In the final assay for methotrexate, serum (100 /[micro]L) was added to 400 /[micro]L precipitation reagent. After vortex-mixing for 5 min and centrifugation for 10 min at 13 000g, we injected 20 / [micro]L of the supernatant into the LC-MS/MS system. For methotrexate, the assay was linear from 0.01 / mol/L to 10 [micro]mol/L. The intraassay CV (n = 20) was 1.6% and 3.5% at 0.77 jumol/L and 0.08 [micro]mol/L methotrexate (UTAK Laboratories), respectively, and 14% at 0.01 [micro]mol/L (in-house control material). The interassay CV (n = 21) with new lots of control materials was 3.0%, 4.1%, and 14% at 0.74, 0.07, and 0.01 [micro]mol/L, respectively, and 2.0%, 4.5%, and 3.9% at 14.4,0.59, and 0.10 [micro]mol/L (pooled patient samples). Fig. 1 shows a favorable comparison for methotrexate measured with the LC-MS/MS method relative to measurements made via the T[D.sub.X] immunoassay (n = 30). For the other immunosuppressants, the assay was linear from 15 [micro]g/L to 1500 [micro]g/L (cyclosporine) and from 1 [micro]g/L to 40 [micro]g/L (others). Intra- and interassay CVs were < 9.5% for each analyte.
[FIGURE 1 OMITTED]
Postextraction addition experiments (extracted water vs extracted whole blood or serum) to characterize ion suppression (n = 20) demonstrated < 10% mean ion suppression or enhancement for all analytes and internal standards except for cyclosporin D (46% suppression). To ensure that ion suppression did not compromise the accuracy or imprecision of an assay that uses an analog internal standard, we demonstrated good recovery of each analyte in the 20 samples (range, 84%-102%), found no correlation between ion suppression and recoveries for any molecule (P [greater than equal to] 0.25), and observed a substantial improvement in the consistency of cyclosporin A recovery across the 20 samples ([CV.sub.peak area] = 16%) when normalized by cyclosporin D ([CV.sub.response] = 6.6%). These results suggest that using analogs as internal standards to quantify immunosuppressants and other analytes can be appropriate in the clinical laboratory; however, given the ion suppression differences between analyte and internal standard for cyclosporin A, isotope-labeled internal standards may be of advantage.
In conclusion, we have validated a parallel work flow for daily therapeutic drug monitoring of methotrexate and other immunosuppressants via the use of a single liquid chromatography program. This approach can be adopted to extend the utility of existing mass spectrometric instrumentation.
Author Contributions: All authors confirmed they have contributed to the intellectual content of this paper and have met the following 3 requirements: (a) significant contributions to the conception and design, acquisition of data, or analysis and interpretation of data; (b) drafting or revising the article for intellectual content; and (c) final approval of the published article.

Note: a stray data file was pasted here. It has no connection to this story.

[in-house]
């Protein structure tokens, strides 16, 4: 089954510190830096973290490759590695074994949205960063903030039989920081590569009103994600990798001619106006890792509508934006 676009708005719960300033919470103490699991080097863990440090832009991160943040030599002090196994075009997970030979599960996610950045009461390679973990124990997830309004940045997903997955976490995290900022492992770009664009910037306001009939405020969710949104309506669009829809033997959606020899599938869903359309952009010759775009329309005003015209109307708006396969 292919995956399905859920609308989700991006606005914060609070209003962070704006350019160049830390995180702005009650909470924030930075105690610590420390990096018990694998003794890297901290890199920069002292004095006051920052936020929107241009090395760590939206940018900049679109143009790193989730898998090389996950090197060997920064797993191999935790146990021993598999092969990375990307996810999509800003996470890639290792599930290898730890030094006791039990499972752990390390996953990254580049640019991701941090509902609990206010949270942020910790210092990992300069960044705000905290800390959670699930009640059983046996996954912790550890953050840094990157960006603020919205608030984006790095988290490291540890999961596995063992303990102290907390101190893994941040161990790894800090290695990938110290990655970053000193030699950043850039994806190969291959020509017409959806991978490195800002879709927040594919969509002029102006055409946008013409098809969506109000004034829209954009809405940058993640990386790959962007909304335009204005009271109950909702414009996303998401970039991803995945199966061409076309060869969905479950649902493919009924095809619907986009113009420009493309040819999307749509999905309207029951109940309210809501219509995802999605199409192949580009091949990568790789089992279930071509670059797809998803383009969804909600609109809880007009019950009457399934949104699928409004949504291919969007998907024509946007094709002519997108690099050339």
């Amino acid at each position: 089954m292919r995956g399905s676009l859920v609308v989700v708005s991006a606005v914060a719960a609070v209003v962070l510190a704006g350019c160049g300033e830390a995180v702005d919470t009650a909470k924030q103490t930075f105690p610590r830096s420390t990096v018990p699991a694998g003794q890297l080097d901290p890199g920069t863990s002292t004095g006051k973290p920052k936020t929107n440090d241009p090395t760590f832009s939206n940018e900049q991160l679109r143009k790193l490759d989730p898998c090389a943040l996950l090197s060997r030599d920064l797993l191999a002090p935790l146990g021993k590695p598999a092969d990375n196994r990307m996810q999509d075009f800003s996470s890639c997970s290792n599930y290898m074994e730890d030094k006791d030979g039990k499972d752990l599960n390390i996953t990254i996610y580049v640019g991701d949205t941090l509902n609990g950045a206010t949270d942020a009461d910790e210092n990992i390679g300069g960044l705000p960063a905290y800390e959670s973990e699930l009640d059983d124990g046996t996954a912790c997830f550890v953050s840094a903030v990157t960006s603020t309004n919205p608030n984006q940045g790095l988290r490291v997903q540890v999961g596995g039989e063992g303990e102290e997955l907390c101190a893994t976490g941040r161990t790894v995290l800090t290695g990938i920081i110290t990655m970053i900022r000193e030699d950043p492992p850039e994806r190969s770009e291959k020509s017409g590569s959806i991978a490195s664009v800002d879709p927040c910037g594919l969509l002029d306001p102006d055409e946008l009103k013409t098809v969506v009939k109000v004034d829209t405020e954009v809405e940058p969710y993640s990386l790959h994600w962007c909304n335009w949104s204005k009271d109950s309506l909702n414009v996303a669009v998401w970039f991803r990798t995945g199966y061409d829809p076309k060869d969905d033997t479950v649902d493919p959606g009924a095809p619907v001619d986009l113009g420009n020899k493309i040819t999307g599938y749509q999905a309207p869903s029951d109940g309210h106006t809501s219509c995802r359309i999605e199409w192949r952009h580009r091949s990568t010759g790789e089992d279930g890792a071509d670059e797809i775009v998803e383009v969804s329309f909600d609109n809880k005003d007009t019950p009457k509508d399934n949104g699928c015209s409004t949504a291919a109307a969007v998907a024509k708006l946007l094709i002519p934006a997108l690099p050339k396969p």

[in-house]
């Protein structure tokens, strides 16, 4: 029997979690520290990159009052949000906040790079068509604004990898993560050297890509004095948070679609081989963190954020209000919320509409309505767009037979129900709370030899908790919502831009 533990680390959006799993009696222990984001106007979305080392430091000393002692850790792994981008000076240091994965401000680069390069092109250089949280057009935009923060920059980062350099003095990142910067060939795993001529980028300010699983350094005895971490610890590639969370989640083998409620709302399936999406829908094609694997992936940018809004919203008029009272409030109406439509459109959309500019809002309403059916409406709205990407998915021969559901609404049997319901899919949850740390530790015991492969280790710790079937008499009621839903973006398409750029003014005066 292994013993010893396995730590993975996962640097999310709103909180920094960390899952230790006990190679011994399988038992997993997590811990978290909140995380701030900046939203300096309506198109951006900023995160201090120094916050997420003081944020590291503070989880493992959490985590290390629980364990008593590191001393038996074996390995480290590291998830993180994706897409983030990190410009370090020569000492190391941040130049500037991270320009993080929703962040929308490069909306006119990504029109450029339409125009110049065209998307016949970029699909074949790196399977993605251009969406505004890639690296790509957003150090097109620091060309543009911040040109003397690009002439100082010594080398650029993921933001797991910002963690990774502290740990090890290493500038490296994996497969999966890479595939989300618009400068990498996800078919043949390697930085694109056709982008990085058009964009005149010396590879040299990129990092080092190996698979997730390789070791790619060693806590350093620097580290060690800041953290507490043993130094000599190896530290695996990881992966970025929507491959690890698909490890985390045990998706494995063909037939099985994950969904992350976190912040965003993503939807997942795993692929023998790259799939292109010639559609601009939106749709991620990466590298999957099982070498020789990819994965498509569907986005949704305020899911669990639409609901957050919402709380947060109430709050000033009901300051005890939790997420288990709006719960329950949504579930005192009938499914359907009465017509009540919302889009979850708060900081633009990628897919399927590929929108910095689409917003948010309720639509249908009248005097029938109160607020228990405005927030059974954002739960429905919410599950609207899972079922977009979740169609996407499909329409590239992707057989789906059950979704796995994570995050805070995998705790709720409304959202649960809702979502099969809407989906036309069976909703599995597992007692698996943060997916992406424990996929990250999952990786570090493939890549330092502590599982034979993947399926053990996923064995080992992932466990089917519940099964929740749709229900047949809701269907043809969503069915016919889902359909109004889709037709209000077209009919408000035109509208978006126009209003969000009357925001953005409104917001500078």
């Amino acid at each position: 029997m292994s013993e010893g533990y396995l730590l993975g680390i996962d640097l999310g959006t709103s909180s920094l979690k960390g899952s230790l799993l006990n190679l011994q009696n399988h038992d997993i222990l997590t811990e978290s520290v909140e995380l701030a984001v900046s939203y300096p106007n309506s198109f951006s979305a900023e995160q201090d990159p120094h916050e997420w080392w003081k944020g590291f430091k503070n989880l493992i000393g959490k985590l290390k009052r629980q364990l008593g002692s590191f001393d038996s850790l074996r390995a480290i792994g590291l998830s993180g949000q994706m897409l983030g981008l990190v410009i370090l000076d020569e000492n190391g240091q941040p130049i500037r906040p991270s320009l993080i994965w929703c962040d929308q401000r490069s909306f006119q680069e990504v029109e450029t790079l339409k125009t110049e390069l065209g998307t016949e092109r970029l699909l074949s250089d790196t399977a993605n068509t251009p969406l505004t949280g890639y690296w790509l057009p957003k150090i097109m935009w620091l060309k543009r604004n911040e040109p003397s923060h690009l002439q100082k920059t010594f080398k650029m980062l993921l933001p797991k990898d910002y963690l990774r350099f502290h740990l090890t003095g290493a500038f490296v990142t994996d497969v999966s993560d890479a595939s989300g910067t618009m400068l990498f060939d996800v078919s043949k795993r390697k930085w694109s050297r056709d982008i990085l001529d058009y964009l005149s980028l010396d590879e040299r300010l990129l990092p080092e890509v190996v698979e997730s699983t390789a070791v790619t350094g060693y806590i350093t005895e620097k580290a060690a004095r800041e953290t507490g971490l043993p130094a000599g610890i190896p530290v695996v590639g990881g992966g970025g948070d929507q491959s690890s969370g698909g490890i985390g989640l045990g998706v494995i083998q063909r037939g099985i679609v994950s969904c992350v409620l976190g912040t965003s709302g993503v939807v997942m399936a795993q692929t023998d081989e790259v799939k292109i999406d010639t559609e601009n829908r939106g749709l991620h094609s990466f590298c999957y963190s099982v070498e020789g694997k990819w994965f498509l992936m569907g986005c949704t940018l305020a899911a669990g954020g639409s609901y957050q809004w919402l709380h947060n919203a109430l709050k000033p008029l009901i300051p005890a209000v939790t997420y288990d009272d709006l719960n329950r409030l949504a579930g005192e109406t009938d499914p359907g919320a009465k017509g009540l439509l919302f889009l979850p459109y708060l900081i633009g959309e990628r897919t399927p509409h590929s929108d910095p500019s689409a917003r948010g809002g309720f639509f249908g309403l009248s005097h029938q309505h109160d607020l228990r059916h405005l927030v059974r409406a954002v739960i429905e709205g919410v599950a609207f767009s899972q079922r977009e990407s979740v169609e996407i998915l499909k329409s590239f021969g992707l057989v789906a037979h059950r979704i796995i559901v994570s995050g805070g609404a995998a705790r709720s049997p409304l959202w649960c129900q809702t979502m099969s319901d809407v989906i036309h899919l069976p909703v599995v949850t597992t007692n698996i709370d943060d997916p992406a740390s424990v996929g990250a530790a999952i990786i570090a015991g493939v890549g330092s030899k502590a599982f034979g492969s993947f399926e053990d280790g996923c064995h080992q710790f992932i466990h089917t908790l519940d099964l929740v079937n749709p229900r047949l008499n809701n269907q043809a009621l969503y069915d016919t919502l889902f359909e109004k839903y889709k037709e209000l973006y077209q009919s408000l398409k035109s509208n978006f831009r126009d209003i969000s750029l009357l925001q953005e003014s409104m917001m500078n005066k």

Authors' Disclosures or Potential Conflicts of Interest: Upon manuscript submission, all authors completed the Disclosures of Potential Conflict of Interest form. Potential conflicts of interest:
Employment or Leadership: AN. Hoofnagle Clinical Chemistry, AACC.
Consultant or Advisory Role: None declared.
Stock Ownership: None declared.
Honoraria: None declared.
Research Funding: Waters.
Expert Testimony: None declared.
(1.) Widemann BC, Adamson PC. Understanding and managing methotrexate nephrotoxicity. Oncologist 2006;11:694-703.
(2.) Kumar VS, Law T, Kellogg M. Liquid chromatography-tandem mass spectrometry (LCMS-MS) method for monitoring methotrexate in the setting of carboxypeptidase-G2 therapy. Methods Mol Biol 2010;603:359-63.
(3.) Steinborner S, Henion J. Liquid-liquid extraction in the 96-well plate format with SRM LC/MS quantitative determination of methotrexate and its major metabolite in human plasma. Anal Chem 1999;71:2340-5.
(4.) Streit F, Armstrong VW, Oellerich M. Rapid liquid chromatography-tandem mass spectrometry routine method for simultaneous determination of sirolimus, everolimus, tacrolimus, and cyclosporin A in whole blood. Clin Chem 2002;48: 955-8.
(5.) Hover CG, Kulkarni AP. A simple and efficient method for hemoglobin removal from mammalian tissue cytosol by zinc sulfate and its application to the study of lipoxygenase. Prostaglandins Leukot Essent Fatty Acids 2000;62:97-105.
Hari Nair 
Lisa Lawrence 
Andrew N. Hoofnagle , *
 Departments of Laboratory Medicine and
 Medicine University of Washington Seattle, WA
* Address correspondence to this author at:
Department of Laboratory Medicine
University of Washington
Seattle, WA 98195-7110
Previously published online at DOI: 10.1373/clinchem.2011.175067
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|Title Annotation:||Letters to the Editor|
|Author:||Nair, Hari; Lawrence, Lisa; Hoofnagle, Andrew N.|
|Date:||May 1, 2012|